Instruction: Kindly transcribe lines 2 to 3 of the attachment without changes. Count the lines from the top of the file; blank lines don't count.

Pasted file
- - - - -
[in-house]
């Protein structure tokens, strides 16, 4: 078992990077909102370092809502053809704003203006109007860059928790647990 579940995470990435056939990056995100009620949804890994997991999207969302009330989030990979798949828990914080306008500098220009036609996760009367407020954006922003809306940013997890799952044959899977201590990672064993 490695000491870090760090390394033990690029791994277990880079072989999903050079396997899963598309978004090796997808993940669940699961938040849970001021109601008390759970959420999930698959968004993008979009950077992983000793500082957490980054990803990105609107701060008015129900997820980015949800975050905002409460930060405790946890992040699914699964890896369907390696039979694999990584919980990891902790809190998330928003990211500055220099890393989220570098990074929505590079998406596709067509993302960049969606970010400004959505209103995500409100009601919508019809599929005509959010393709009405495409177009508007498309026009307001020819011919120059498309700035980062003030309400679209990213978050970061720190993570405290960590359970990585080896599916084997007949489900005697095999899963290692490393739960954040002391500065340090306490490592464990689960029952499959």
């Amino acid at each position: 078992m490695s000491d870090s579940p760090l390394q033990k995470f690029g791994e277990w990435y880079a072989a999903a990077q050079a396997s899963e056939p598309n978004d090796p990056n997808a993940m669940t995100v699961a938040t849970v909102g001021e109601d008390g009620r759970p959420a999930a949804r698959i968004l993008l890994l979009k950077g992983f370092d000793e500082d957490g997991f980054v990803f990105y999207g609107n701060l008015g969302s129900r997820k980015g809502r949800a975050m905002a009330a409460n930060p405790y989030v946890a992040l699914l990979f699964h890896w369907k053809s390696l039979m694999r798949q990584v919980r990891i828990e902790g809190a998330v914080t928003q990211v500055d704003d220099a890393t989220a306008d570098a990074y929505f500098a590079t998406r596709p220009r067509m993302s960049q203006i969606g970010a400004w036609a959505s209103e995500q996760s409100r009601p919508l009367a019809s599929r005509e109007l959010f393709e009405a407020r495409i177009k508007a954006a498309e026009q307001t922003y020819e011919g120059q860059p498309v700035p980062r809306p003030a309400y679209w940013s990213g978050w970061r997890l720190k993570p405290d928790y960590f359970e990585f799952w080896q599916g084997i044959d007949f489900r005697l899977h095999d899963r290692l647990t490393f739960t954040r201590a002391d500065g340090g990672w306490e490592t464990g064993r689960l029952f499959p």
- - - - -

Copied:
């Protein structure tokens, strides 16, 4: 078992990077909102370092809502053809704003203006109007860059928790647990 579940995470990435056939990056995100009620949804890994997991999207969302009330989030990979798949828990914080306008500098220009036609996760009367407020954006922003809306940013997890799952044959899977201590990672064993 490695000491870090760090390394033990690029791994277990880079072989999903050079396997899963598309978004090796997808993940669940699961938040849970001021109601008390759970959420999930698959968004993008979009950077992983000793500082957490980054990803990105609107701060008015129900997820980015949800975050905002409460930060405790946890992040699914699964890896369907390696039979694999990584919980990891902790809190998330928003990211500055220099890393989220570098990074929505590079998406596709067509993302960049969606970010400004959505209103995500409100009601919508019809599929005509959010393709009405495409177009508007498309026009307001020819011919120059498309700035980062003030309400679209990213978050970061720190993570405290960590359970990585080896599916084997007949489900005697095999899963290692490393739960954040002391500065340090306490490592464990689960029952499959």
């Amino acid at each position: 078992m490695s000491d870090s579940p760090l390394q033990k995470f690029g791994e277990w990435y880079a072989a999903a990077q050079a396997s899963e056939p598309n978004d090796p990056n997808a993940m669940t995100v699961a938040t849970v909102g001021e109601d008390g009620r759970p959420a999930a949804r698959i968004l993008l890994l979009k950077g992983f370092d000793e500082d957490g997991f980054v990803f990105y999207g609107n701060l008015g969302s129900r997820k980015g809502r949800a975050m905002a009330a409460n930060p405790y989030v946890a992040l699914l990979f699964h890896w369907k053809s390696l039979m694999r798949q990584v919980r990891i828990e902790g809190a998330v914080t928003q990211v500055d704003d220099a890393t989220a306008d570098a990074y929505f500098a590079t998406r596709p220009r067509m993302s960049q203006i969606g970010a400004w036609a959505s209103e995500q996760s409100r009601p919508l009367a019809s599929r005509e109007l959010f393709e009405a407020r495409i177009k508007a954006a498309e026009q307001t922003y020819e011919g120059q860059p498309v700035p980062r809306p003030a309400y679209w940013s990213g978050w970061r997890l720190k993570p405290d928790y960590f359970e990585f799952w080896q599916g084997i044959d007949f489900r005697l899977h095999d899963r290692l647990t490393f739960t954040r201590a002391d500065g340090g990672w306490e490592t464990g064993r689960l029952f499959p």